Although a qualified pilot from before the War (see Biggins’ “The Emporer’s Coloured Coat”, the second in the Prohaska series), he initially at least flies as an officer-observer. I suspect though that he’ll end up flying a Lohner type L.

Mike

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Otto von Prohaska is now a pride member of Flik 51 'Kärnten' Squadron flying a Phoenix D.IIa with his personal marking ...LOL in other words he's now part of the campaign.

Edited by gterl

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Prohaska is right in the middle of it ..flying with his personal coat of arms :biggrin:

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Edited by gterl
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On 12.01.2019 at 12:14 PM, Mike Dora said:

This is a fictional account of the adventures and misadventures of said Otto Prohaska, an Austro-Czech naval officer attached to the KuK Fliegertruppe on the Isonzo Front in 1916.

It may well be that the author of the book chose the pilot's name not by chance. The fact is that the Procházka or Stary Procházka (the Old Walker in the sense of 'incapable womanizer') is a disgraceful nickname the Czechs gave to the decrepit Kaiser Franz Joseph I.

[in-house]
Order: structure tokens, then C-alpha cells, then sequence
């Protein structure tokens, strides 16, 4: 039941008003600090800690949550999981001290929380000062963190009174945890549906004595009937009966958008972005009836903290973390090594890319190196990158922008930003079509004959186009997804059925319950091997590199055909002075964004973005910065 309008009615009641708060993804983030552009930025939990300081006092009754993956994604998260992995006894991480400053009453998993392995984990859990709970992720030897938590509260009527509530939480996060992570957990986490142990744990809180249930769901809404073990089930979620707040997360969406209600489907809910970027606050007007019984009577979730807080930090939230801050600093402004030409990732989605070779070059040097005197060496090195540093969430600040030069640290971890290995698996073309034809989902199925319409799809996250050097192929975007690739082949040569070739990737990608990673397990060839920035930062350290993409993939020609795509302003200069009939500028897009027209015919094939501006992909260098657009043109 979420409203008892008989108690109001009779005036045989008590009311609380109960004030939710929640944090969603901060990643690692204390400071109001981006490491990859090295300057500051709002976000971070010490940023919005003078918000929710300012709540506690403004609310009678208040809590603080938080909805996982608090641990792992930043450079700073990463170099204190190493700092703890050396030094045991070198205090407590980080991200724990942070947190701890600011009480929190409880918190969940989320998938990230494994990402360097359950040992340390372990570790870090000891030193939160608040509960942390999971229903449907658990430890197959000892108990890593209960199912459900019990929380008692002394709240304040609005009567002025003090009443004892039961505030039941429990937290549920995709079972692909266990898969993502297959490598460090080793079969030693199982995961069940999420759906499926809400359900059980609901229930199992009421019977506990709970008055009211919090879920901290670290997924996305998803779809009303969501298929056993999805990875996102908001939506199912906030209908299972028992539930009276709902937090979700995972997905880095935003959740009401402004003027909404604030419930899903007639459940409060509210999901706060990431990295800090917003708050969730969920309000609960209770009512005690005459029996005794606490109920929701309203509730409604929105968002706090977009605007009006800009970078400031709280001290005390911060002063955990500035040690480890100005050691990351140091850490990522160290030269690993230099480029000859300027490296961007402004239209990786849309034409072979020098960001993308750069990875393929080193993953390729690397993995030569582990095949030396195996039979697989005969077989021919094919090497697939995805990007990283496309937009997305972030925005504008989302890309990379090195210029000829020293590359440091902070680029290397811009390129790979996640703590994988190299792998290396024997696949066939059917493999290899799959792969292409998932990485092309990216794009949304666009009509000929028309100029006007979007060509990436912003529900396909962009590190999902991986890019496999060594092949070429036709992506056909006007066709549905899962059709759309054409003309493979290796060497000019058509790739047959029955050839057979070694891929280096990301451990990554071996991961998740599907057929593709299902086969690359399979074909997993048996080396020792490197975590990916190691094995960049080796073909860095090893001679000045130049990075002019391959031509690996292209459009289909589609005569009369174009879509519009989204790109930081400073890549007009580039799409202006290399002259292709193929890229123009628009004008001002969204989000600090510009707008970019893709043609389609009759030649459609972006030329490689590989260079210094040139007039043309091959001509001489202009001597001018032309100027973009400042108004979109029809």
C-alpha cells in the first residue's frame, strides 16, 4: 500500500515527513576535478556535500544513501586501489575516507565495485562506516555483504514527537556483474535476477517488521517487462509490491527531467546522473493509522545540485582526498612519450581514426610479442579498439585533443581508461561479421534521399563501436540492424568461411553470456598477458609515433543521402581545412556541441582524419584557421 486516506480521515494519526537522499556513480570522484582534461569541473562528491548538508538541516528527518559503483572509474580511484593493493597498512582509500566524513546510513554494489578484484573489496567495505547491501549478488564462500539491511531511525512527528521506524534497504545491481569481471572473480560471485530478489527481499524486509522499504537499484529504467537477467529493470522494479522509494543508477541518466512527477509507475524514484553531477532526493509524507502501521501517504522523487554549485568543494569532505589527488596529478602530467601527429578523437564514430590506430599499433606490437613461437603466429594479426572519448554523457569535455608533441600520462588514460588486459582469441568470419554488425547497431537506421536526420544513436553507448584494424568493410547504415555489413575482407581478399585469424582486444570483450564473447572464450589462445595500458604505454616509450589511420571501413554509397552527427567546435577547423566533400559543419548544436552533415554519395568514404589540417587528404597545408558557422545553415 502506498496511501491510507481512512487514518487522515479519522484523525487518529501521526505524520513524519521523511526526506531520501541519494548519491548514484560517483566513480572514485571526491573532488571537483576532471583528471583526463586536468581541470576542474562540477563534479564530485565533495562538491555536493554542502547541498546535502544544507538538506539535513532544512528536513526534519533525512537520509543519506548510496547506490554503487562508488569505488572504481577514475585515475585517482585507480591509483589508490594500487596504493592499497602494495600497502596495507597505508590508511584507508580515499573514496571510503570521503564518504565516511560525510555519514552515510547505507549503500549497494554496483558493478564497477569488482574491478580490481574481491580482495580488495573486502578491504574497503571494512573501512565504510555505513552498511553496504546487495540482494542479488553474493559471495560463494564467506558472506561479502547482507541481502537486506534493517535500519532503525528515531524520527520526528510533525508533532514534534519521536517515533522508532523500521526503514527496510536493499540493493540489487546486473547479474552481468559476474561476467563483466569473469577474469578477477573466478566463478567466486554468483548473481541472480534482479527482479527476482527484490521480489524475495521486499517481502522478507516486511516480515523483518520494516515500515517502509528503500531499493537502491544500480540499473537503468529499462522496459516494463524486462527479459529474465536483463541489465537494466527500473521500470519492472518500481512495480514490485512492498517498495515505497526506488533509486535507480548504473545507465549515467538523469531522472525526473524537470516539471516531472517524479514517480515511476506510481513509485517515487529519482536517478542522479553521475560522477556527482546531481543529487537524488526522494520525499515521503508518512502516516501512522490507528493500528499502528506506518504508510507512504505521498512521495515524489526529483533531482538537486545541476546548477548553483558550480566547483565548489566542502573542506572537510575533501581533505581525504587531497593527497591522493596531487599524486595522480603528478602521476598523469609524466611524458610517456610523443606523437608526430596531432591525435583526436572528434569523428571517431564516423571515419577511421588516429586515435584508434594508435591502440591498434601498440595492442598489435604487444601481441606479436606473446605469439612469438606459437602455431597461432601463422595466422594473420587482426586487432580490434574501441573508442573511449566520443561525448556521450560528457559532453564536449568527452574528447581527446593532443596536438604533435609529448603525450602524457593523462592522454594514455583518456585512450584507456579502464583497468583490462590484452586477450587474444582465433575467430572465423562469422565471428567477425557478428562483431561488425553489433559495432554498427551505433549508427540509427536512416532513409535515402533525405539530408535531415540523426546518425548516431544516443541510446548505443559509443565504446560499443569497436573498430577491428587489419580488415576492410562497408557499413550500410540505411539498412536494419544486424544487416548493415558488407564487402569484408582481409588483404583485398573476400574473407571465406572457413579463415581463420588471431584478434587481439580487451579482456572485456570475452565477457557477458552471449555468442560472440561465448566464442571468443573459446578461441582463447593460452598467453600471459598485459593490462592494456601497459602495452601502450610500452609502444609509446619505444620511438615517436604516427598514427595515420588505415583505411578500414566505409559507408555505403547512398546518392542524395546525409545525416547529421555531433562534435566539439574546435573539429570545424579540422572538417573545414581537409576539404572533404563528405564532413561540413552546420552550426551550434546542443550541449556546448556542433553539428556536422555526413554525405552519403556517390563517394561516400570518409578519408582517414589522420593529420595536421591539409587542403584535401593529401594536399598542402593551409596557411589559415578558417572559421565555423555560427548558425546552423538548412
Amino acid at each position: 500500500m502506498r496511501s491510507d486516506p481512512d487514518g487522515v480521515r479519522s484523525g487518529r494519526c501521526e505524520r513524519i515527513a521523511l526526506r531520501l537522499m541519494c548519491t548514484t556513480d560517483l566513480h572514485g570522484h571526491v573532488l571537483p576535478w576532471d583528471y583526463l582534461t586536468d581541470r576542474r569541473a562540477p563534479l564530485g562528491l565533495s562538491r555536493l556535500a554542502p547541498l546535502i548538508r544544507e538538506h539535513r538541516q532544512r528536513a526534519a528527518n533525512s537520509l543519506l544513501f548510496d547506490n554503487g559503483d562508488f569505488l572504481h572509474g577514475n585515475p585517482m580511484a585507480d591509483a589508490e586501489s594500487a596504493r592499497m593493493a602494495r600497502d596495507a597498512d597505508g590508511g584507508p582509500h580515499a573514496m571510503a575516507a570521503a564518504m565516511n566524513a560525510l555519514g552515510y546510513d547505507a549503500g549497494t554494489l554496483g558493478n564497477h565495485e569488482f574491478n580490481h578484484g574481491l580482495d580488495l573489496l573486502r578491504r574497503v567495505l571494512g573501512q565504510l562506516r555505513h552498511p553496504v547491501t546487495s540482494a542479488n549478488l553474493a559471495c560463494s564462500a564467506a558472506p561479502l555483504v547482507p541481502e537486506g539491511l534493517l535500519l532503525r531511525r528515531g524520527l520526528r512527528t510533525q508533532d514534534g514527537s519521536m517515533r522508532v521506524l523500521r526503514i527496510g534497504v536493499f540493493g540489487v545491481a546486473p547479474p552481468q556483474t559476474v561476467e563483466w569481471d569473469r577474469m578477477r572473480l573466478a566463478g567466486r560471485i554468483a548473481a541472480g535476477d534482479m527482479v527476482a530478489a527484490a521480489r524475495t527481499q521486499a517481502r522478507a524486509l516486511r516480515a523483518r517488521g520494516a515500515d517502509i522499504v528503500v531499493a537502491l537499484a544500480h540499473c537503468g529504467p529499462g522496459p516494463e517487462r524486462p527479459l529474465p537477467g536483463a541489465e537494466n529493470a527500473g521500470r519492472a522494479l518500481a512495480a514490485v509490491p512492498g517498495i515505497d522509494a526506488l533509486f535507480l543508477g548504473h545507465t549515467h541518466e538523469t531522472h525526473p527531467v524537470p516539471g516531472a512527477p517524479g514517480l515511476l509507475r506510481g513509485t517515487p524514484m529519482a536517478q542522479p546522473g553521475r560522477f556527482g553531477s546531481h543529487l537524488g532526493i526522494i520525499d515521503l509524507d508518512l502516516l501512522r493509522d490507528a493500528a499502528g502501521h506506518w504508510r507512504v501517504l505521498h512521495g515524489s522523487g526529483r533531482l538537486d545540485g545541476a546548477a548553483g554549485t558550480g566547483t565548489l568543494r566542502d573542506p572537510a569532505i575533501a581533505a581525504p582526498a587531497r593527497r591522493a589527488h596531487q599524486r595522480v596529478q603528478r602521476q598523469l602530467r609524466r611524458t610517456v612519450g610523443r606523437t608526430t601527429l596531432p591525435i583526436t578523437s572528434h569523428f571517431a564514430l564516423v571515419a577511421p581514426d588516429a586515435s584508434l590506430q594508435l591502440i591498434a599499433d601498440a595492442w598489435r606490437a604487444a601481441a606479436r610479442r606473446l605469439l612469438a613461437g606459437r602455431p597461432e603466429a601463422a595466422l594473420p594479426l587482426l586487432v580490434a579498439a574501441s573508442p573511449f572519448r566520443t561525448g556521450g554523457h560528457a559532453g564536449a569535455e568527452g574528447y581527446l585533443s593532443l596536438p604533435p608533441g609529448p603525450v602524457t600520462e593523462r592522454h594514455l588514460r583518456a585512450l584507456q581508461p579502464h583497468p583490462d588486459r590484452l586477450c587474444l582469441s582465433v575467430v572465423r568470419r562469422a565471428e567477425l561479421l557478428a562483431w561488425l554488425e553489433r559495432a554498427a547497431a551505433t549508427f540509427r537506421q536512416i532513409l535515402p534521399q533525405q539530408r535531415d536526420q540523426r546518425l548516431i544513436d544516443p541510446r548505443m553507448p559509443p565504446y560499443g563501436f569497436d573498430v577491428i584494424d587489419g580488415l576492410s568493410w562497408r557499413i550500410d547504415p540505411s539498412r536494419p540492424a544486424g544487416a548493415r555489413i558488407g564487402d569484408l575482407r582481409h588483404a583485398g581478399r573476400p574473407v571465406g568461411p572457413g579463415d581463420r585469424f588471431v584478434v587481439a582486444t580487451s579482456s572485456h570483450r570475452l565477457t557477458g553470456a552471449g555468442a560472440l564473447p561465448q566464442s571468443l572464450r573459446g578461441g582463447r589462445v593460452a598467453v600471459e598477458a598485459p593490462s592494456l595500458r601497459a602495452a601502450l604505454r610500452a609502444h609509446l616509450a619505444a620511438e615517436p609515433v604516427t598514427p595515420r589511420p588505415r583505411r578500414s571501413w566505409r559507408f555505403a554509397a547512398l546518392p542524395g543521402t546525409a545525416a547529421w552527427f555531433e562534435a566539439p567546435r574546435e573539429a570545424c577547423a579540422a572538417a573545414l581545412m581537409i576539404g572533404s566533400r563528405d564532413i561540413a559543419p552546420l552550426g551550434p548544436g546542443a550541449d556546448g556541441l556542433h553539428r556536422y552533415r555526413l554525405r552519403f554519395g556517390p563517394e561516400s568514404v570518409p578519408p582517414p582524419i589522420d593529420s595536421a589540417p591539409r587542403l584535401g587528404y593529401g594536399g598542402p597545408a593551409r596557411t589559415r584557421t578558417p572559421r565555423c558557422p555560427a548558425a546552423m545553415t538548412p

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Edited by Crawford
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7 hours ago, Mike Dora said:

Nice! What did you give Otto as his coat of arms?

fantasy..something I googled 'prohaska coat of arms', or similar, can't remember

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further tests with 'wet' terrain..Isonzo and waterfilled shell holes

working on V 2.0 and campaign

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and 'wet' fields